Eric Armstead says Mayor Bill de Blasio is doing “pretty good,” but, as an East New York native, Armstead could do better because he knows firsthand what New Yorkers need.
“I was born and raised in New York City – I was a ’70s baby,” said Armstead, who has never run for public office before. “So I know how to handle this city, the Big Apple. I know what people want.”
Armstead, 45, who has experience doing criminal security work, said he would better equip the police force and seek to add tolls to bridges that lack them because he believes that would help deter people from smuggling in drugs and guns.
Additionally, Armstead said he would work to institute a tax credit for renters. “(Landlords are) killing people’s pockets,” he said. “I’m fighting for our people to see a better life and better living. If we only see a little bit of it – as long as our children do – that’s the most important thing to me.”
He credited de Blasio for repairing bricks and removing asbestos in public housing, but said more should be done. Armstead, who lives in public housing, said he would collaborate with New York City public housing residents to come up with ways to improve their communities.
Josh Thompson, a 31-year-old protégé of New Jersey Sen. Cory Booker, boasts about standing up to his own party.
He told Politico New York that he was proud of backing charter schools against fellow Democrats, and has been public about his support for school vouchers and merit pay for educators.
Thompson, whose campaign did not respond to an interview request, credited a private school in Newark, New Jersey, with changing his life while growing up with a mother who struggled to make ends meet. That gave him the goal of ensuring all children have access to such quality education, according to Chalkbeat.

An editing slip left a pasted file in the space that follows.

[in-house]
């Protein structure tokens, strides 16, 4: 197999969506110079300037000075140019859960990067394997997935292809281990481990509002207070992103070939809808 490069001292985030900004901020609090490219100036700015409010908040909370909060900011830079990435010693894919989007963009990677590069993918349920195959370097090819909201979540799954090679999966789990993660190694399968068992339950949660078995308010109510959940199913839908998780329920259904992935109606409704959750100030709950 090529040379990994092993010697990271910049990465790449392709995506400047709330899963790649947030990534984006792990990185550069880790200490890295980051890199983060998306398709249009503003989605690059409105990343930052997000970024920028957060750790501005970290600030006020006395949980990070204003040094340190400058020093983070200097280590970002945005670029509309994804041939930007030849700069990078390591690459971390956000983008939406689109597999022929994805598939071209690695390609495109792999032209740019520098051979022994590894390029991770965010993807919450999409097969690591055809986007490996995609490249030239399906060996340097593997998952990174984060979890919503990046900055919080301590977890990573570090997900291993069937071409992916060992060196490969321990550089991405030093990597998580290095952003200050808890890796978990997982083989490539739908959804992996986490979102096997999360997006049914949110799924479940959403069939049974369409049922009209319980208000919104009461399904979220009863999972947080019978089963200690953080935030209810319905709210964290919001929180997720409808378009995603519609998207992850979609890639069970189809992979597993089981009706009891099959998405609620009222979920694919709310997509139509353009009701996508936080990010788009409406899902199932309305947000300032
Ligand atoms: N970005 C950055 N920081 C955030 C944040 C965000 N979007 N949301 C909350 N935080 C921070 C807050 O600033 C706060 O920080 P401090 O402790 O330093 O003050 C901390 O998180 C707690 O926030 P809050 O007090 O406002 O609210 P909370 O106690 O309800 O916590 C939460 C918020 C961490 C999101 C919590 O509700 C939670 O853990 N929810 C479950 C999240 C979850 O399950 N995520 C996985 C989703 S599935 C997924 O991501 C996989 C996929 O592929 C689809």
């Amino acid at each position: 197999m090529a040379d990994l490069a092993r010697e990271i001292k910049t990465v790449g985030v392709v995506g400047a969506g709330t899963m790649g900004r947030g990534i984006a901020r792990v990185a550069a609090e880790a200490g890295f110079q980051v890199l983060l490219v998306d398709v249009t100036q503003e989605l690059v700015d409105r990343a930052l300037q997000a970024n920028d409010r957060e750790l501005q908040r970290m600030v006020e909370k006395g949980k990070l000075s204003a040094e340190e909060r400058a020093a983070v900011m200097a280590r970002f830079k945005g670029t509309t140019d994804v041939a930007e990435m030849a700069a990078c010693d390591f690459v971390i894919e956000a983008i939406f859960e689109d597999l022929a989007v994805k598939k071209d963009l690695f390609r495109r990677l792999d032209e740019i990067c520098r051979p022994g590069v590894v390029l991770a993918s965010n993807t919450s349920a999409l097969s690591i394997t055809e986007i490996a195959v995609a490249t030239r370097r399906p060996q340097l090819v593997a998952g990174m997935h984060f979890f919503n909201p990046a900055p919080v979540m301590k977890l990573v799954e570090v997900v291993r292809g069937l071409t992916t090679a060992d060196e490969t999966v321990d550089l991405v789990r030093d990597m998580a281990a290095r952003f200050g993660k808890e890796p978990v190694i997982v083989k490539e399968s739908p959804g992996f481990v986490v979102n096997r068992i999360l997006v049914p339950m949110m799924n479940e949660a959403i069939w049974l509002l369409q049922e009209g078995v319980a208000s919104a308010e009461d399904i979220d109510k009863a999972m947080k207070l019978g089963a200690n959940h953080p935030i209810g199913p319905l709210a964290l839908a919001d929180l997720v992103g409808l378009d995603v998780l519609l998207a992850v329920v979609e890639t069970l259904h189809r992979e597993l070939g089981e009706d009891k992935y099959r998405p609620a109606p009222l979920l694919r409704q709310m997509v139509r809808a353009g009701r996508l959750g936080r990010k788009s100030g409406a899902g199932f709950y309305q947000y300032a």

While in school, Thompson met Booker and volunteered on his Newark mayoral campaign. Thompson went on to work in education roles for pro-charter, Democratic mayors in Washington, D.C., and Bridgeport, Connecticut, before becoming executive director of New Leaders New York, a nonprofit teacher development group, according to his campaign website.
“While the mayor is raising money to get his own job back I’ve raised over $9 million for children (at New Leaders),” Thompson told Town & Village. “If you go to Bridgeport, you’ll see a balanced budget and every student has a tablet in their hand.”
Beyond concerns with education, Thompson has said Mayor Bill de Blasio has not done enough to help the homeless. Thompson also questioned de Blasio’s affordable housing agenda, noting in Town & Village, that the administration’s preservation deal for Stuyvesant Town, where he resides, is far from affordable.
After moving to the city in 2014, Thompson planned to run for outgoing City Councilman Daniel Garodnick’s Upper East Side seat. But he decided he wanted to work with more under-served communities, and opted to oppose de Blasio instead, according to Town & Village.
Michael Basch, who worked on Democratic presidential nominee Hillary Clinton’s campaign in Madison, Wisconsin, is back in the boroughs and bent on upending the status quo at City Hall.
“I am running for mayor because I believe that politics as usual needs to change and that we have both the ability and responsibility to stand up and make the change we want to see in this city,” Basch wrote in an email. “I see problems in the city that should have been addressed by now, and I know I can make a difference in people's lives.”
Basch, who declined to speak with City & State, wrote back identifying several topics, but with few specifics, when asked about his priorities. He wrote that he wanted to make the city a hub of technological innovation, sustainability and inclusion; address racial inequality across the criminal justice and education systems; and ensure children get sufficient nutrition.
The 32-year-old lives in the Financial District and describes himself as a successful entrepreneur who is a volunteer and is active in the Jewish community. After earning an MBA, he joined Bamko, a global promotional goods company, and then worked as president of Spotad, a global, mobile advertising company.
He claims to be one of the first volunteers to show up at Clinton’s headquarters after she announced her candidacy. He helped craft Clinton’s policy positions as part of her technology and innovation team and oversaw community organizing for her in Madison. Clinton won Dane County, where Madison is located, by 47 percentage points.